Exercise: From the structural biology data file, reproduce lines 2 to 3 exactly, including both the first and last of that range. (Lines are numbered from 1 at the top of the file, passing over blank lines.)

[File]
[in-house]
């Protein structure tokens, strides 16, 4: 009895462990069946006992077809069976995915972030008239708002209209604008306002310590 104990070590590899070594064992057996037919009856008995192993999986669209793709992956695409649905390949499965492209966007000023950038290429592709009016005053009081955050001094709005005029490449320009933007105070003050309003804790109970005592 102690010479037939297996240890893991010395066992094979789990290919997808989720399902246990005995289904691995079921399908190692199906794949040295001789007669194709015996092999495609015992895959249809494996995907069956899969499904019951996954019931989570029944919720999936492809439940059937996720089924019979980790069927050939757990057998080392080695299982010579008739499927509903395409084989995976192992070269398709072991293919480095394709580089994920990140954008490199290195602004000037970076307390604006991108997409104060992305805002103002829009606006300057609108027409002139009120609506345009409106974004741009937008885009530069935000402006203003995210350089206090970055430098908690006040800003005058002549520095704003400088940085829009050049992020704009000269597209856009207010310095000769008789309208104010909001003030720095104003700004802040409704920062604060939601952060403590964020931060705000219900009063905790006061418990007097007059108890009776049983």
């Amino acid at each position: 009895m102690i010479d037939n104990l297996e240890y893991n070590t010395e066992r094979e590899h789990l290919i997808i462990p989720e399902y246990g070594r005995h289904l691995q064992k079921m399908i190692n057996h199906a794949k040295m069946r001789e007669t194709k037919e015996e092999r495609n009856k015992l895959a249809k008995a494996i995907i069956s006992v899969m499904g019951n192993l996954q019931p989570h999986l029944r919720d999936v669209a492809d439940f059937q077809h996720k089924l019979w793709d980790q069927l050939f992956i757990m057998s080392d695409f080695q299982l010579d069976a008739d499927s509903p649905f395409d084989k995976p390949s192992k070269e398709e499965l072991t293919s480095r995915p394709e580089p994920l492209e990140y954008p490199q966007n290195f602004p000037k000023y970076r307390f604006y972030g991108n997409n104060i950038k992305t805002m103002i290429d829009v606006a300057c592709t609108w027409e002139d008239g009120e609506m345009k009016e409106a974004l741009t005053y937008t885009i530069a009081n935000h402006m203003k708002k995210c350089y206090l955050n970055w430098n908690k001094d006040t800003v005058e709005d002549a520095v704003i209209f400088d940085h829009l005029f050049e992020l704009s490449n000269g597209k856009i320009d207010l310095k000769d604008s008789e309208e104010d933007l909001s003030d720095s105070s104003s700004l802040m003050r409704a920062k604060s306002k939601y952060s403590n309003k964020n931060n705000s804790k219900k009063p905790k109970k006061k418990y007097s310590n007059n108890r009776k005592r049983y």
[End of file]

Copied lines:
């Protein structure tokens, strides 16, 4: 009895462990069946006992077809069976995915972030008239708002209209604008306002310590 104990070590590899070594064992057996037919009856008995192993999986669209793709992956695409649905390949499965492209966007000023950038290429592709009016005053009081955050001094709005005029490449320009933007105070003050309003804790109970005592 102690010479037939297996240890893991010395066992094979789990290919997808989720399902246990005995289904691995079921399908190692199906794949040295001789007669194709015996092999495609015992895959249809494996995907069956899969499904019951996954019931989570029944919720999936492809439940059937996720089924019979980790069927050939757990057998080392080695299982010579008739499927509903395409084989995976192992070269398709072991293919480095394709580089994920990140954008490199290195602004000037970076307390604006991108997409104060992305805002103002829009606006300057609108027409002139009120609506345009409106974004741009937008885009530069935000402006203003995210350089206090970055430098908690006040800003005058002549520095704003400088940085829009050049992020704009000269597209856009207010310095000769008789309208104010909001003030720095104003700004802040409704920062604060939601952060403590964020931060705000219900009063905790006061418990007097007059108890009776049983």
């Amino acid at each position: 009895m102690i010479d037939n104990l297996e240890y893991n070590t010395e066992r094979e590899h789990l290919i997808i462990p989720e399902y246990g070594r005995h289904l691995q064992k079921m399908i190692n057996h199906a794949k040295m069946r001789e007669t194709k037919e015996e092999r495609n009856k015992l895959a249809k008995a494996i995907i069956s006992v899969m499904g019951n192993l996954q019931p989570h999986l029944r919720d999936v669209a492809d439940f059937q077809h996720k089924l019979w793709d980790q069927l050939f992956i757990m057998s080392d695409f080695q299982l010579d069976a008739d499927s509903p649905f395409d084989k995976p390949s192992k070269e398709e499965l072991t293919s480095r995915p394709e580089p994920l492209e990140y954008p490199q966007n290195f602004p000037k000023y970076r307390f604006y972030g991108n997409n104060i950038k992305t805002m103002i290429d829009v606006a300057c592709t609108w027409e002139d008239g009120e609506m345009k009016e409106a974004l741009t005053y937008t885009i530069a009081n935000h402006m203003k708002k995210c350089y206090l955050n970055w430098n908690k001094d006040t800003v005058e709005d002549a520095v704003i209209f400088d940085h829009l005029f050049e992020l704009s490449n000269g597209k856009i320009d207010l310095k000769d604008s008789e309208e104010d933007l909001s003030d720095s105070s104003s700004l802040m003050r409704a920062k604060s306002k939601y952060s403590n309003k964020n931060n705000s804790k219900k009063p905790k109970k006061k418990y007097s310590n007059n108890r009776k005592r049983y």